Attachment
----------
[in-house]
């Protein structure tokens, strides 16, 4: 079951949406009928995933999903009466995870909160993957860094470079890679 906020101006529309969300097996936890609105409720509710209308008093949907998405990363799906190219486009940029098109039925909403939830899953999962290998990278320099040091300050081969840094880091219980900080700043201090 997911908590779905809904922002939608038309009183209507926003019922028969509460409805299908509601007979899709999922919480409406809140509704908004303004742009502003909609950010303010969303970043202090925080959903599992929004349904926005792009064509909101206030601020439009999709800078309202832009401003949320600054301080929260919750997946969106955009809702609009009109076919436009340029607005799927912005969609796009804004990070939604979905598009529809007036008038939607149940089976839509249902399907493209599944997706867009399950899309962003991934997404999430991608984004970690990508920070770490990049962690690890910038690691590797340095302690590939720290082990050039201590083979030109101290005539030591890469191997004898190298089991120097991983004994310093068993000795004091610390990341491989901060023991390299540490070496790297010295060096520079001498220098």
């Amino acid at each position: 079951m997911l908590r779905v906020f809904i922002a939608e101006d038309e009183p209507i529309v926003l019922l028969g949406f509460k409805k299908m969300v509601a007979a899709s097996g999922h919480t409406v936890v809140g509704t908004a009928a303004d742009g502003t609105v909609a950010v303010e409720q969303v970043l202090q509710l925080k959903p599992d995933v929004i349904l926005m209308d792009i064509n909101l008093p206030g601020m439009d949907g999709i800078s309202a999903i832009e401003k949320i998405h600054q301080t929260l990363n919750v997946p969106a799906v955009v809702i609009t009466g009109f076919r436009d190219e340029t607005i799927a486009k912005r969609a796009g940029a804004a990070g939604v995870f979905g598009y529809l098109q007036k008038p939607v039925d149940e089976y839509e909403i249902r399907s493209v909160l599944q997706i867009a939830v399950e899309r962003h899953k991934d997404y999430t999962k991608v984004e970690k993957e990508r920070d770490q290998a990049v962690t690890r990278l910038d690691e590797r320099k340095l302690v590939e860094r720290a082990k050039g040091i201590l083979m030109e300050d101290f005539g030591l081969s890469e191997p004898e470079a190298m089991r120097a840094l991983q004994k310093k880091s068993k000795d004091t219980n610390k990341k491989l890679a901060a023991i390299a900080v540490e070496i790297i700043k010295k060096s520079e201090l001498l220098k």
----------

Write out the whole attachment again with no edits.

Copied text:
[in-house]
């Protein structure tokens, strides 16, 4: 079951949406009928995933999903009466995870909160993957860094470079890679 906020101006529309969300097996936890609105409720509710209308008093949907998405990363799906190219486009940029098109039925909403939830899953999962290998990278320099040091300050081969840094880091219980900080700043201090 997911908590779905809904922002939608038309009183209507926003019922028969509460409805299908509601007979899709999922919480409406809140509704908004303004742009502003909609950010303010969303970043202090925080959903599992929004349904926005792009064509909101206030601020439009999709800078309202832009401003949320600054301080929260919750997946969106955009809702609009009109076919436009340029607005799927912005969609796009804004990070939604979905598009529809007036008038939607149940089976839509249902399907493209599944997706867009399950899309962003991934997404999430991608984004970690990508920070770490990049962690690890910038690691590797340095302690590939720290082990050039201590083979030109101290005539030591890469191997004898190298089991120097991983004994310093068993000795004091610390990341491989901060023991390299540490070496790297010295060096520079001498220098």
């Amino acid at each position: 079951m997911l908590r779905v906020f809904i922002a939608e101006d038309e009183p209507i529309v926003l019922l028969g949406f509460k409805k299908m969300v509601a007979a899709s097996g999922h919480t409406v936890v809140g509704t908004a009928a303004d742009g502003t609105v909609a950010v303010e409720q969303v970043l202090q509710l925080k959903p599992d995933v929004i349904l926005m209308d792009i064509n909101l008093p206030g601020m439009d949907g999709i800078s309202a999903i832009e401003k949320i998405h600054q301080t929260l990363n919750v997946p969106a799906v955009v809702i609009t009466g009109f076919r436009d190219e340029t607005i799927a486009k912005r969609a796009g940029a804004a990070g939604v995870f979905g598009y529809l098109q007036k008038p939607v039925d149940e089976y839509e909403i249902r399907s493209v909160l599944q997706i867009a939830v399950e899309r962003h899953k991934d997404y999430t999962k991608v984004e970690k993957e990508r920070d770490q290998a990049v962690t690890r990278l910038d690691e590797r320099k340095l302690v590939e860094r720290a082990k050039g040091i201590l083979m030109e300050d101290f005539g030591l081969s890469e191997p004898e470079a190298m089991r120097a840094l991983q004994k310093k880091s068993k000795d004091t219980n610390k990341k491989l890679a901060a023991i390299a900080v540490e070496i790297i700043k010295k060096s520079e201090l001498l220098k």